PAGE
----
From January to December, 2010, I examined rural and urban stereotypes and the culture wars through a community multi-disciplinary project entitled This Mad Attachment: The Burdocks Project.* The unlikely sculpting medium of burdock burrs was, and is, muse and metaphor for the rural condition, and also for selves on the fringe - rural or urban - refuted, abject, left to waste. Usually found growing in distressed soil, the burdock plant is most often felt before it is seen clinging to one's body like an unwanted crush or a needy acquaintance. It is the invisible made monstrous to confuse your eye, ravage your hair and lay waste your fine clothes.

And yet, all the properties which render burdocks a weed can also make it a medicine. Herbalists tout the plant as a blood purifier, a tonic, a to cure digestive complaints, skin problems and inflammations.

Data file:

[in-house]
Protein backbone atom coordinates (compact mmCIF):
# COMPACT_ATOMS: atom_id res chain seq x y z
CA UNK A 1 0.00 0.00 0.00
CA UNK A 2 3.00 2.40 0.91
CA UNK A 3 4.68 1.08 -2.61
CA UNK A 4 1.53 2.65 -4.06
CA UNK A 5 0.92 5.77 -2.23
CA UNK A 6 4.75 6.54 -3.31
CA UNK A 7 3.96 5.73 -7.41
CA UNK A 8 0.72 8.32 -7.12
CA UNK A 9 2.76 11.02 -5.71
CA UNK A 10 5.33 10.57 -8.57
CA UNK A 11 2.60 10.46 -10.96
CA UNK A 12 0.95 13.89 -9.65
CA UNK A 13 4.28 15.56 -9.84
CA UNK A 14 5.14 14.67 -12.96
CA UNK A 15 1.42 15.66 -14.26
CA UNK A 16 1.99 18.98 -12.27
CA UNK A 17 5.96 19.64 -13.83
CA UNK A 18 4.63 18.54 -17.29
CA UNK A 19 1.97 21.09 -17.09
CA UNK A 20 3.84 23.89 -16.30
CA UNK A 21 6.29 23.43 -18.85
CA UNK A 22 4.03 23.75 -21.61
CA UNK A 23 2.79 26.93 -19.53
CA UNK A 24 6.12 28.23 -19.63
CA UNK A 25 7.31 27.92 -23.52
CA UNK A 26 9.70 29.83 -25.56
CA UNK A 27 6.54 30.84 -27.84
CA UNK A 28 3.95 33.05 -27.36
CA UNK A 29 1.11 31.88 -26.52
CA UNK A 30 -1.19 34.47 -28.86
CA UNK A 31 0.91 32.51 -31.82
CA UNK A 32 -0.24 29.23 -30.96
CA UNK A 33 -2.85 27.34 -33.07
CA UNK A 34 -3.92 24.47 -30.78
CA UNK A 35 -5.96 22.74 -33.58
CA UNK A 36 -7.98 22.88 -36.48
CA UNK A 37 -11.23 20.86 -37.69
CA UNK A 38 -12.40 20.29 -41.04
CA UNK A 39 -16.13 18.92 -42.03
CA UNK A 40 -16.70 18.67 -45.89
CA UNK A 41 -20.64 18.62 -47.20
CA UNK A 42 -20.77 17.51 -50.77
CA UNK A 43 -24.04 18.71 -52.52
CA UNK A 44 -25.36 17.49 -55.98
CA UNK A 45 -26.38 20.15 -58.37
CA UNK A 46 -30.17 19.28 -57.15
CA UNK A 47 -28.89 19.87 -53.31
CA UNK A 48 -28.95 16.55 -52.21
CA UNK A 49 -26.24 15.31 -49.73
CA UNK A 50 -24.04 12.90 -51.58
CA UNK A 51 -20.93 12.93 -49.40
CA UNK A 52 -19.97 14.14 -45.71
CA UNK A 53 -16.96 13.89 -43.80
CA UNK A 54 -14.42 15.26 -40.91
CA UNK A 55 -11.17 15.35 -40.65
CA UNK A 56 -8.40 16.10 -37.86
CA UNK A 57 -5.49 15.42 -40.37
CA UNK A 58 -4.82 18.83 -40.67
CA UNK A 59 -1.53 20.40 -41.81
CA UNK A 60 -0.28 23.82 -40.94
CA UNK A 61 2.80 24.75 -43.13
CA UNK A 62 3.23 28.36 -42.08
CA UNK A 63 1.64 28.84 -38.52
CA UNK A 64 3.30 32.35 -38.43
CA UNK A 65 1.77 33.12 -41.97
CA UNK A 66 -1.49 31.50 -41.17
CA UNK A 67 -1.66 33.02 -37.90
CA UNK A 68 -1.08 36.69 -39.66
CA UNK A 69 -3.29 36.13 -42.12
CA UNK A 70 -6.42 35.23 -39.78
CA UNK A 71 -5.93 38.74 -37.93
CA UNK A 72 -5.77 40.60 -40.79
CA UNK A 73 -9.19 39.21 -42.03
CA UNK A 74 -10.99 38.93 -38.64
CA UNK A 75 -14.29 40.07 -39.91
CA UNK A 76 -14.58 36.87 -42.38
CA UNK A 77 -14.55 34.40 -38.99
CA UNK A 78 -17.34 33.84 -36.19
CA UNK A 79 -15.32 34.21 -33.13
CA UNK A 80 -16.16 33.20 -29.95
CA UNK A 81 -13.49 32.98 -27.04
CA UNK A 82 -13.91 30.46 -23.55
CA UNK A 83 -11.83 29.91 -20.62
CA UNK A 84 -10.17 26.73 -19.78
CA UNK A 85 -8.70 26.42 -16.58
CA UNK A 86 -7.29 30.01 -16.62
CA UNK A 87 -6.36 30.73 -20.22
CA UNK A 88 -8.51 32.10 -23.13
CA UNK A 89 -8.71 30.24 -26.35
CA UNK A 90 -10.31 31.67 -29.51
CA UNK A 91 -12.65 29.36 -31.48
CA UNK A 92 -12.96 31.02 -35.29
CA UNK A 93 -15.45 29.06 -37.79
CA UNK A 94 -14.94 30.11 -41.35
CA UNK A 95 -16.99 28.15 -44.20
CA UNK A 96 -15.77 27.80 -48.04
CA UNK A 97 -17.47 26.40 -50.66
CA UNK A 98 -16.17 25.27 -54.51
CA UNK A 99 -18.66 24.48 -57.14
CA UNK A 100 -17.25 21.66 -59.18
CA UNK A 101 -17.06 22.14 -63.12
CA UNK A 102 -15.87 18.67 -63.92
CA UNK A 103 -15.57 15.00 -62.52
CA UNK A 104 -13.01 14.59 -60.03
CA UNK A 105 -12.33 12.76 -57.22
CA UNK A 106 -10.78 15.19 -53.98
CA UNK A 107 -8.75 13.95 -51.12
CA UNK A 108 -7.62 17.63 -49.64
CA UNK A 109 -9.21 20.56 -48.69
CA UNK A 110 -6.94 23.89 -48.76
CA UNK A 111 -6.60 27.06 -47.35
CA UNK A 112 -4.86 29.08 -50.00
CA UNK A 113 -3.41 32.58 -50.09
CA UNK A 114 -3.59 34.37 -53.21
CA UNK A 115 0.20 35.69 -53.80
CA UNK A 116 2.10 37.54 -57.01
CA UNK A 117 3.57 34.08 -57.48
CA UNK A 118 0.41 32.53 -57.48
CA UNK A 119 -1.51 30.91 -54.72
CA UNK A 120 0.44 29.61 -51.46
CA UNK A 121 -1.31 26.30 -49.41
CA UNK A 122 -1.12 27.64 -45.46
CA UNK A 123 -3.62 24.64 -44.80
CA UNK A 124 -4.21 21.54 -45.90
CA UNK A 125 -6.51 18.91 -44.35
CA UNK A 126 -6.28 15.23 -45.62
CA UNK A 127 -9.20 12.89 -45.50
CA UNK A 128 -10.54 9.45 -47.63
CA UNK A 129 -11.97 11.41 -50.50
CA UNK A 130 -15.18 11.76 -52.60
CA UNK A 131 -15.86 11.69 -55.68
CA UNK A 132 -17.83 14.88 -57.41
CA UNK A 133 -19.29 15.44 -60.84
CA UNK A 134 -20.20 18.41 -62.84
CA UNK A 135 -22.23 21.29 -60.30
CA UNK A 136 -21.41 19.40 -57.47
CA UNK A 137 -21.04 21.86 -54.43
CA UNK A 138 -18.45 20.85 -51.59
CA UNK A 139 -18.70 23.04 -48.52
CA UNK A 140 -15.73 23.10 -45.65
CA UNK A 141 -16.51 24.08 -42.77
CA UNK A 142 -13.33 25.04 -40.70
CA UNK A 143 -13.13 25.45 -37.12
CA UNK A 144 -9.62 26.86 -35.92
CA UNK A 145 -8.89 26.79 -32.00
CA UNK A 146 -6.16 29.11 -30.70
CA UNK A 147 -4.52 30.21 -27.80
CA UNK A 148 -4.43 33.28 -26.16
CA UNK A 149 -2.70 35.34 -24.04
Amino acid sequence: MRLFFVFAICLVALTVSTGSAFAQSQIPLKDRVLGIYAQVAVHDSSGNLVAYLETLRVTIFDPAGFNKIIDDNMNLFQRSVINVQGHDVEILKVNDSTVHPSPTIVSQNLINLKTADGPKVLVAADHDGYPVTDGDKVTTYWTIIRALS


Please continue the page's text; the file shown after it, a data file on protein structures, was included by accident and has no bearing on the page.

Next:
Tolstoy surely didn’t view the plant as a scourge, but wrote, " from dust but still alive and red in the center … It makes me want to write. It asserts life to the end, and alone in the midst of the whole field, somehow or other had asserted it."

*This Mad Attachment: The Burdocks Project was funded in part through a Crossroads Grant by The NY State Council on the Arts' Decentralization program, administered locally by The ARTS Council of the S. Finger Lakes.

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